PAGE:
Asser International Sports Law Blog

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The Asser International Sports Law Centre is part of the T.M.C. Asser Instituut

How 2019 Will Shape the International Sports Law of the 2020s - By Thomas Terraz

Editor’s note: Thomas Terraz is a fourth year LL.B. candidate at the International and European Law programme at The Hague University of Applied Sciences with a specialisation in European Law. Currently he is pursuing an internship at the T.M.C. Asser Institute with a focus on International and European Sports Law.

 

1.     Introduction

As we begin plunging into a new decade, it can be helpful to look back and reflect on some of the most influential developments and trends from 2019 that may continue to shape international sports law in 2020 and beyond. Hence, this piece will not attempt to recount every single sports law news item but rather identify a few key sports law stories of 2019 that may have a continued impact in the 2020s. The following sections are not in a particular order.More...

International and European Sports Law – Monthly Report – October 2019 by Thomas Terraz

Editor's note: This report compiles the most relevant legal news, events and materials on International and European Sports Law based on the daily coverage provided on our twitter feed @Sportslaw_asser. 


The Headlines

International Sports Law Journal (ISLJ) Conference 2019

The T.M.C. Asser Institute and the Asser International Sports Law Centre held the third International Sports Law Journal (ISLJ) Conference on October 24-25. The Conference created a forum for academics and practitioners to discuss, debate and share knowledge on the latest developments of sports law. It featured six uniquely themed panels, which included topics such as ‘Transfer systems in international sports’ and ‘Revisiting the (in)dependence and transparency of the CAS’ to ‘The future of sports: sports law of the future’. The ISLJ Conference was also honored to have two exceptional keynote speakers: Moya Dodd and Ulrich Haas. To kick off the conference, Moya Dodd shared her experiences from an athlete’s perspective in the various boardrooms of FIFA. The second day was then launched by Ulrich Haas, who gave an incredibly thorough and insightful lecture on the importance, function and legal basis of association tribunals in international sport. For a detailed overview of this year’s ISLJ Conference, click here for the official conference report.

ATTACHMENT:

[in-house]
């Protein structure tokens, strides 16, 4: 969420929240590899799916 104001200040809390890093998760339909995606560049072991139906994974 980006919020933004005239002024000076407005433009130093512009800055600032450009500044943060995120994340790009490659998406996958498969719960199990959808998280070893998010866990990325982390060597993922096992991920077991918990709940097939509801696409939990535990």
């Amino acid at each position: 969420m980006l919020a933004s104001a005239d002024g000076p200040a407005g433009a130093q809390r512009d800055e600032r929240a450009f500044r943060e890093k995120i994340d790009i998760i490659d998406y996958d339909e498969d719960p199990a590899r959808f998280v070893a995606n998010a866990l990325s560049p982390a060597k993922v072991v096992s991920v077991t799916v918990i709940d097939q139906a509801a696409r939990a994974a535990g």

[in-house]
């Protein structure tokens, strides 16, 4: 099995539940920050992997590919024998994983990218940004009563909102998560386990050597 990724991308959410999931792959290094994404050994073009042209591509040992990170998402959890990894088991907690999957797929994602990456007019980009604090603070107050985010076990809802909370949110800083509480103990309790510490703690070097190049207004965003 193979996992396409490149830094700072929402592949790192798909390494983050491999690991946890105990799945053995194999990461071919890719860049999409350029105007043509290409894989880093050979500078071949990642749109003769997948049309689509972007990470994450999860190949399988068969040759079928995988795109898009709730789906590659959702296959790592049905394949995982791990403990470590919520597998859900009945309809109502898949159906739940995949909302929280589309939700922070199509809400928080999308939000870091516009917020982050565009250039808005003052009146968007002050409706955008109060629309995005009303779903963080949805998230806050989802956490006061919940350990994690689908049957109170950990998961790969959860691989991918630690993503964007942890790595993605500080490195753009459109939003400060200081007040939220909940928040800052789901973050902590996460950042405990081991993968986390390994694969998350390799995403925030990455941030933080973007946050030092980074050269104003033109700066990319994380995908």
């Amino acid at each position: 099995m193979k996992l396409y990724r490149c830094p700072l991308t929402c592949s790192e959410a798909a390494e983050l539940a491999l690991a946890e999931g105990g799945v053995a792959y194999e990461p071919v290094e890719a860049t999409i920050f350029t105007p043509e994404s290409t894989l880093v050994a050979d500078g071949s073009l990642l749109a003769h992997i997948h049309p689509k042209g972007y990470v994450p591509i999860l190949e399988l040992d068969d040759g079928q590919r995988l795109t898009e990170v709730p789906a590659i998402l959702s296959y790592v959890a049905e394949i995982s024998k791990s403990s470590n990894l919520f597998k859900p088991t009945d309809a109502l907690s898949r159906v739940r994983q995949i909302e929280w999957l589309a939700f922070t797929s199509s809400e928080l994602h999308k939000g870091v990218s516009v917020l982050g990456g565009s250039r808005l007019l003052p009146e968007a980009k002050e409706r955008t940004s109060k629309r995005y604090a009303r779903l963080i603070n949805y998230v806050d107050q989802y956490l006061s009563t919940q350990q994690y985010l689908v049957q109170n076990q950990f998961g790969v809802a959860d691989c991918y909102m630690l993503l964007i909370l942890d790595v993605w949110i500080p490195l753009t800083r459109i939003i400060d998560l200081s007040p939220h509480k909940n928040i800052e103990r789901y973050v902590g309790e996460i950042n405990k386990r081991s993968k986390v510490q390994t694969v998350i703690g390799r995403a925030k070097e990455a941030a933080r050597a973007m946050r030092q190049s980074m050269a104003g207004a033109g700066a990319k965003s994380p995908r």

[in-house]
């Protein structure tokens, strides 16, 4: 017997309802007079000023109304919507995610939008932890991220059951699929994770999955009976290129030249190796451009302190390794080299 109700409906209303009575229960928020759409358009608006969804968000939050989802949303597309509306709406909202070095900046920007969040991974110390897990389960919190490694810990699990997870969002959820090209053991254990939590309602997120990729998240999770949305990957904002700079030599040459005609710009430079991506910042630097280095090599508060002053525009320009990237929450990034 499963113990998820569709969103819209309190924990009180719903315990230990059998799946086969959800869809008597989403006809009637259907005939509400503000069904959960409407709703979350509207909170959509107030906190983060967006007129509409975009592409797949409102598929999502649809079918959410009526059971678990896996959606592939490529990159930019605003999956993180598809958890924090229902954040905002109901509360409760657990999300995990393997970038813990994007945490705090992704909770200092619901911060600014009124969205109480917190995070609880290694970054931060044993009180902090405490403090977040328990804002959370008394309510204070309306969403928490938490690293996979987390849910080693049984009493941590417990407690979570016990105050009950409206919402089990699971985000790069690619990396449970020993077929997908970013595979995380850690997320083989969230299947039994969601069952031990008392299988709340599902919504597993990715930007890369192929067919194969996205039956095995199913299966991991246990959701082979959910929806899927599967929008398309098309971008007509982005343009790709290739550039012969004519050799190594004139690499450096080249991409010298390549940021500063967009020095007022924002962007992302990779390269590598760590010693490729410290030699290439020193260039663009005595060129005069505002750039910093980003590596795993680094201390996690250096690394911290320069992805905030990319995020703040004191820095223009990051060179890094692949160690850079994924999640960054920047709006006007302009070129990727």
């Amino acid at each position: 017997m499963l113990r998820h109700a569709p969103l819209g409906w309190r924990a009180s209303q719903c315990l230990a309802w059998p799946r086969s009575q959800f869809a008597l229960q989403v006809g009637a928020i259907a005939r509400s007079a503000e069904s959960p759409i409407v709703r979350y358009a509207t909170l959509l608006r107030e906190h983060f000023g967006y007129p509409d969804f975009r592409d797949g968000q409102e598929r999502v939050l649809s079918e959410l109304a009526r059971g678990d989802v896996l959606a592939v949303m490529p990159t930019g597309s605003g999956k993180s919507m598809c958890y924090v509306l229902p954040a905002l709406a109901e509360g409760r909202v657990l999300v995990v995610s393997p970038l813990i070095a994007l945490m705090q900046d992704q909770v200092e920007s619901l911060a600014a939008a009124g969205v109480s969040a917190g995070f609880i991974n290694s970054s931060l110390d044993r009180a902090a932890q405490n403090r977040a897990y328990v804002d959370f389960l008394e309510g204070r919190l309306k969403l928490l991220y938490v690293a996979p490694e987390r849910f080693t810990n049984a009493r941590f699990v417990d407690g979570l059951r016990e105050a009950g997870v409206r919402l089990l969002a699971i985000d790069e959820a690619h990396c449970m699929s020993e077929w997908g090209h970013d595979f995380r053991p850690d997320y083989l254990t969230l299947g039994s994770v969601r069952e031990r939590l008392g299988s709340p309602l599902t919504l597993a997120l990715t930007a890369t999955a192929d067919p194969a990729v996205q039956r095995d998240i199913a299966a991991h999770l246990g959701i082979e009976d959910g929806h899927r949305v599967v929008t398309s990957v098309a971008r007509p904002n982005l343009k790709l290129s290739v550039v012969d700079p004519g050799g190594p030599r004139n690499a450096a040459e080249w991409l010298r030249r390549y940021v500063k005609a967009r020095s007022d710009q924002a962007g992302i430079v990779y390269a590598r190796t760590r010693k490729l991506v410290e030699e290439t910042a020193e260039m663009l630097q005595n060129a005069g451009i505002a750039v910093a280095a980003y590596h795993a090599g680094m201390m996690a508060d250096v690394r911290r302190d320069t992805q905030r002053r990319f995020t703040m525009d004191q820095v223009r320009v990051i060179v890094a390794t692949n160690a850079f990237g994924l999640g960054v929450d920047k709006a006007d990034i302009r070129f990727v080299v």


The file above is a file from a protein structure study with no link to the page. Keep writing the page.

The Asser International Sports Law Centre was delighted to have been able to host another great edition of the ISLJ Conference and is thankful to all the participants and speakers who made this edition such a success.

Moving towards greater transparency: Launch of FIFA’s Legal Portal